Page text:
Positioned as enhancing Web and mobile application security, IBM Security AppScan is an on-premises tool that leverages both static and dynamic analysis, in which an application is treated as a black box and tests are performed to find vulnerabilities.

“It will crawl the Web applications and look for the input forms and basically test those input forms to see if they’re vulnerable,” says Larry Gerard, program director for application security product management at IBM.

AppScan also performs interactive analysis, in which an agent is placed on the application server to examine how an application reacts to a test, such as observing whether an application cleans up a SQL injection issue.

A specialized analysis also is offered for mobile applications.

If multiple traces of code are vulnerable and a common method is found, AppScan notifies the developer of the point in the code where he or she should fix a method to close out multiple vulnerabilities. Vulnerabilities such as SQL injection, cross-site scripting, and dozens of other issues are examined. AppScan rolls up its findings in reports, and it features analytics to reduce false positives. The intent is to deal with vulnerabilities before applications are put before customers. But some customers are only now getting around to testing and fixing long-running applications.

Parasoft Development Testing Platform

Parasoft Development Testing Platform

Parasoft’s Development Testing Platform (DTP) performs static analysis either in the IDE or as part of a build or continuous integration.

If DTP is enabled during CI, then “results are round-tripped to the dev in a couple of ways -- email, Web report, direct in IDE as if the analysis were run locally,” Parasoft evangelist Arthur Hicken says. “Our static analysis tools for C/C++, .Net, and Java have about 1,500 rules per platform. The rules have extensive docs with security relevance listed, links to references like common weakness enumeration (CWE), user-controllable severity, parameters, and more.”

Parasoft also offers a tool for creating custom rules called RuleWizard.

Parasoft’s Process Intelligence Engine (PIE) is targeted at defect prevention and exposure. PIE finds defects by correlating observations across the software development lifecycle. With PIE, stricter static analysis rules can be put in place when security vulnerabilities are found during testing. Application risks can be found that dashboards overlook, according to the company.

Information from DTP can be exported to IDEs, including Visual Studio, Eclipse, and IntelliJ Idea.

Parasoft’s view of static analysis has changed over the years.

“We’ve found that [static analysis] can really overwhelm people for a variety of reasons -- things like false positives, legacy code, inappropriate rules, running too late in the process,” Hicken says. “To address these issues we’ve built a DTP around our static analysis.” Doing so has enabled better prioritization and tracking of findings, according to Hicken.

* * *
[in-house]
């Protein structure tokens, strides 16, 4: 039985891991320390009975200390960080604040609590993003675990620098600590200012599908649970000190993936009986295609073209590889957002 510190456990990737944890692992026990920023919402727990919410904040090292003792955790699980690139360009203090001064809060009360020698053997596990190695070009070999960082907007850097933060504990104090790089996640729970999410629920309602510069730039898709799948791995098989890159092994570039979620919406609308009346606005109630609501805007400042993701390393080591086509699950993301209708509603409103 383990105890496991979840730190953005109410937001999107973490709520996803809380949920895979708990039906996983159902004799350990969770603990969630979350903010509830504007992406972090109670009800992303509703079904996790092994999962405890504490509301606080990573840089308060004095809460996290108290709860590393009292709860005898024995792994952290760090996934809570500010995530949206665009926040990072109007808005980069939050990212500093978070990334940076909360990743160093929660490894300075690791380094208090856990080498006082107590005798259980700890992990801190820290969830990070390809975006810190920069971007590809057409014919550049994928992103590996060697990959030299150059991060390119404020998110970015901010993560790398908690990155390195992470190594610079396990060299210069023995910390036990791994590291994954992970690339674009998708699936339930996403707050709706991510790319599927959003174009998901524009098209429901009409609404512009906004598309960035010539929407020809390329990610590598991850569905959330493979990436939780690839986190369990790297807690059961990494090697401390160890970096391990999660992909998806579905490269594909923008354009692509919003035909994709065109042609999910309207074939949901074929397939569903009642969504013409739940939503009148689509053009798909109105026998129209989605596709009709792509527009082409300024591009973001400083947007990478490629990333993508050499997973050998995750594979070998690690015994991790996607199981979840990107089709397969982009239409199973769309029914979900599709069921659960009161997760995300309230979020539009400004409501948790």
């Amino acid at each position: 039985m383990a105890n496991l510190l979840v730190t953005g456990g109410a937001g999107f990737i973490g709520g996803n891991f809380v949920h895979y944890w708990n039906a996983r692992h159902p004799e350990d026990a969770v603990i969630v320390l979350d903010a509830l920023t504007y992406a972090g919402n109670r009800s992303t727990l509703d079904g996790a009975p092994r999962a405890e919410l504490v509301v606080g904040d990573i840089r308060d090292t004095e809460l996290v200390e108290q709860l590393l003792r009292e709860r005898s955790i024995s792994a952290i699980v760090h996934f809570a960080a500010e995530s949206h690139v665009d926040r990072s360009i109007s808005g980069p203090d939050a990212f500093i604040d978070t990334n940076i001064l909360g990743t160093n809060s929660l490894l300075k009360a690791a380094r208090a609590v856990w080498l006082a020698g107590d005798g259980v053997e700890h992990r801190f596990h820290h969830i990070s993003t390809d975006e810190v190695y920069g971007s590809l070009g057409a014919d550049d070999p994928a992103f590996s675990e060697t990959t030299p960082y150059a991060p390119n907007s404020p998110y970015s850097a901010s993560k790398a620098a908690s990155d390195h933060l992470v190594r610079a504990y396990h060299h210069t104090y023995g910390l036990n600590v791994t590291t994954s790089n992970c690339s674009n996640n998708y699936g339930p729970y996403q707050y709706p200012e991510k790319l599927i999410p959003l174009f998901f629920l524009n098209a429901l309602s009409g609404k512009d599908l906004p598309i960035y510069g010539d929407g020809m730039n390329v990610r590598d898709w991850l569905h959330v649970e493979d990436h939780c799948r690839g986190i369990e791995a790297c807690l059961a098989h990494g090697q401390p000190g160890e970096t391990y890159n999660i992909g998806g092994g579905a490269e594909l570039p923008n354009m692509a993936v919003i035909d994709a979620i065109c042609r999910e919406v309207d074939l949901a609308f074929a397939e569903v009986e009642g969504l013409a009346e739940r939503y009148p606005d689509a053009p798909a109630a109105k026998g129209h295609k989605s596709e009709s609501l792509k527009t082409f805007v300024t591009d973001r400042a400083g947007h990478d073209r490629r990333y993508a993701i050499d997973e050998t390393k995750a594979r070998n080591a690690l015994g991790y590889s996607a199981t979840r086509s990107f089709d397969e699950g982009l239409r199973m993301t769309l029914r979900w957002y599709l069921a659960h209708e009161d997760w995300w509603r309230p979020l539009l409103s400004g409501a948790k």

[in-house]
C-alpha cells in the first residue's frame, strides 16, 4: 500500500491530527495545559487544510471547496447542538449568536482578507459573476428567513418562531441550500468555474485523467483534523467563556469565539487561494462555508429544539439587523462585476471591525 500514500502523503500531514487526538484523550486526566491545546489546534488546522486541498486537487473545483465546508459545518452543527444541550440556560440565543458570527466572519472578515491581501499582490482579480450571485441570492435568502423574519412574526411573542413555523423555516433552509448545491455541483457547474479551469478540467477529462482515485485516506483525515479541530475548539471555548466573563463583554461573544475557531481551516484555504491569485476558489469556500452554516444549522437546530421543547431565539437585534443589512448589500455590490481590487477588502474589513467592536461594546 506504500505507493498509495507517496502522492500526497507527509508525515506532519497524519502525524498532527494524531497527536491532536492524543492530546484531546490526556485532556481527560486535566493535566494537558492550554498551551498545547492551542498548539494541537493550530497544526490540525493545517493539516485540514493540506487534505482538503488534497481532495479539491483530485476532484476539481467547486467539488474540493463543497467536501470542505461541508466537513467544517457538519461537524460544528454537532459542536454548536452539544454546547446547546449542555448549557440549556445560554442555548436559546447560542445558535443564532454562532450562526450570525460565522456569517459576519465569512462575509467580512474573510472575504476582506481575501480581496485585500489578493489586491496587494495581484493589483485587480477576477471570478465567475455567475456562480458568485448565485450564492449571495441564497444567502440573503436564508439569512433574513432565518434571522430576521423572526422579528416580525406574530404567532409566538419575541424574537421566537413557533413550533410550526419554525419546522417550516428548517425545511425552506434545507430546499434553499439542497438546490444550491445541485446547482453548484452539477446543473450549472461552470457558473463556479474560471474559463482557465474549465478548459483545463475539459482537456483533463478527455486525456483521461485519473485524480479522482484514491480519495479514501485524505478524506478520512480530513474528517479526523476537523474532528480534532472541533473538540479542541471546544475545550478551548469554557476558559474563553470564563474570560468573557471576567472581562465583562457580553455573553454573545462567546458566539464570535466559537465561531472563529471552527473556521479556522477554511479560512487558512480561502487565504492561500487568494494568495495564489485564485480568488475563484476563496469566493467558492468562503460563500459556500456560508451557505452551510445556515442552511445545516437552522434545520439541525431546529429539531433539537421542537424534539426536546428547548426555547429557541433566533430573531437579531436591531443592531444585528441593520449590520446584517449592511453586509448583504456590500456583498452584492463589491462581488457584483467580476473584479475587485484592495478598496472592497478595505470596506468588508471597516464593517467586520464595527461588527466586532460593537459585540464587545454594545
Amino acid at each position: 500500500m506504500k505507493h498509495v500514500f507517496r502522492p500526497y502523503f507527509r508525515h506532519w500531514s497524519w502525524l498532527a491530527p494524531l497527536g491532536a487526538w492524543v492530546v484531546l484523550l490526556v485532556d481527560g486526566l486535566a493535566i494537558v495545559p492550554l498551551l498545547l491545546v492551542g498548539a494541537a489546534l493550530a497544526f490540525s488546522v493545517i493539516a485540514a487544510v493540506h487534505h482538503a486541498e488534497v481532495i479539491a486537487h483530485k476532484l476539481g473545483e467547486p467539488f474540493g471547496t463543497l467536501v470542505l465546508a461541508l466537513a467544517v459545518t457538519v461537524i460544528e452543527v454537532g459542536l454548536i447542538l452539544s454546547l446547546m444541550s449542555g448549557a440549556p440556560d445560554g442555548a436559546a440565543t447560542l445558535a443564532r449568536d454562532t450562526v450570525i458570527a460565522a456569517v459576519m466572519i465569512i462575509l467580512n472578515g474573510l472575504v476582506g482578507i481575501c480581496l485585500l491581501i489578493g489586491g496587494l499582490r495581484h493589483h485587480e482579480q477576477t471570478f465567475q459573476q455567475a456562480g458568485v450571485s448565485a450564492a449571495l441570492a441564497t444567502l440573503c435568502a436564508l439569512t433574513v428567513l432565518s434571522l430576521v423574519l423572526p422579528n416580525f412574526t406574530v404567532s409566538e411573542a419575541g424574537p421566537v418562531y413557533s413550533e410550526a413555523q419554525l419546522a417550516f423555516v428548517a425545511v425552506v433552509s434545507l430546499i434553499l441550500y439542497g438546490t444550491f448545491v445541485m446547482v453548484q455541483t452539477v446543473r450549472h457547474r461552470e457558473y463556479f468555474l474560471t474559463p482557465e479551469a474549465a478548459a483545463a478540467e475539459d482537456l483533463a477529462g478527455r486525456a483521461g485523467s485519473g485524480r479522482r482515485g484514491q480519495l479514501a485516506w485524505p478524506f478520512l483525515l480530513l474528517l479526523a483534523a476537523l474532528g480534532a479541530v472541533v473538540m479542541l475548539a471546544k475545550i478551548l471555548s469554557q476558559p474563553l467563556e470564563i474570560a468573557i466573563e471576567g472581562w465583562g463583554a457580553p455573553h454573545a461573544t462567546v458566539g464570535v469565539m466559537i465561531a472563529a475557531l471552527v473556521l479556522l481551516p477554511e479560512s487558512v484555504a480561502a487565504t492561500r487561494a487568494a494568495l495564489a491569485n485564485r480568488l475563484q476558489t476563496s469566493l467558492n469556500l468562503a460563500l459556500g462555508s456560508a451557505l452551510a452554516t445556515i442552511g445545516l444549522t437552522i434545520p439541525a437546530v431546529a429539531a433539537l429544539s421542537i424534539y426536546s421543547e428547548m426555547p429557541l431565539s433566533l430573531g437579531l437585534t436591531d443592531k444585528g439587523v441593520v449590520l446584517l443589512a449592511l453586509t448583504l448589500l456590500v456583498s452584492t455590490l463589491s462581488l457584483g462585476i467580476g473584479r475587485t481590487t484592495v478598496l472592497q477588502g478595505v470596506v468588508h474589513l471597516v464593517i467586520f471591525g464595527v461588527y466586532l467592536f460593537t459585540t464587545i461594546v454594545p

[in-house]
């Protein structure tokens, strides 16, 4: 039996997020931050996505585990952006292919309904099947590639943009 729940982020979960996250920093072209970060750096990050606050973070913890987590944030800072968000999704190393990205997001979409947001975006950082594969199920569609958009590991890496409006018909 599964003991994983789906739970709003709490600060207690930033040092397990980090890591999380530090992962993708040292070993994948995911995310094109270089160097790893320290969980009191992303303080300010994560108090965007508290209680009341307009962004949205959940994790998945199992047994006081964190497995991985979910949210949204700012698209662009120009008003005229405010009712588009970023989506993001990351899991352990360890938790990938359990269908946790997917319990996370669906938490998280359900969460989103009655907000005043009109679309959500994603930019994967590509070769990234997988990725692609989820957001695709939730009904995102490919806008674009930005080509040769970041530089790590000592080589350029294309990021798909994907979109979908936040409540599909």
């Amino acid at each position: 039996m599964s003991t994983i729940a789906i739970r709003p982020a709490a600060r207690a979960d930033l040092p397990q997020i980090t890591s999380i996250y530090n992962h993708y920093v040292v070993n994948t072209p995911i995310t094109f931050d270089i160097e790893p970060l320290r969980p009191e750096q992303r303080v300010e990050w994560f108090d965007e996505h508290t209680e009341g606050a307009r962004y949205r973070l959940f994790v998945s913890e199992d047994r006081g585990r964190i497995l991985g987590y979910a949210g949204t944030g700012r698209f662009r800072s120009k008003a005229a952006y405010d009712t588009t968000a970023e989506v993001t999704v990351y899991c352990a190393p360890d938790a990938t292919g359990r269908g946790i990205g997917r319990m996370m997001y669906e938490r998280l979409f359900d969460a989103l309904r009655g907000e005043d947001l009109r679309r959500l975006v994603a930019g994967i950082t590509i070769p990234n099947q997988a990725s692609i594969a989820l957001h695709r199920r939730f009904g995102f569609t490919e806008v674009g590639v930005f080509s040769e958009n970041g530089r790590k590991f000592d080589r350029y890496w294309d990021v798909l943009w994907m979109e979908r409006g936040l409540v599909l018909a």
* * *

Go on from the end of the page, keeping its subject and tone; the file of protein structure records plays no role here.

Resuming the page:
Rogue Wave Klocwork

Rogue Wave Klocwork

Working with continuous integration systems such as Jenkins, Rogue Wave Klocwork is an on-premises tool that analyzes incremental code changes.

“It’s a tool that helps developers find quality and security defects as early as possible in the software development lifecycle” using static source code analysis, says Walter Capitani, product manager for Klocwork at Rogue Wave. “What we do is analyze the source code to find those defects almost like a human would find them, by reading the source code. But obviously, we’re more reliable than a human and we can do things that a human can’t.”

The tool builds a model of source code as it will be executed and understands factors such as range values for a loop iterator variable.

“It evaluates all the possible execution paths,” Capitani says. For example, when Klocwork encounters a SQL function call, it can trace back through the code to the point where the parameters of the function call were obtained. The tool then can determine whether an input was used in a SQL query string without being escaped as it should be or cleaned up to ensure there are no commands inside that data that could cause unintended behavior. Problems such as SQL injection can be flagged.

Other issues, including cross-site scripting and memory overflow, also are uncovered.

Checkers in Klocwork look for the use of data or the behavior of a function in relation to an input. “If the input wasn’t properly treated before it’s used by the function, we trigger that kind of defect,” Capitani says.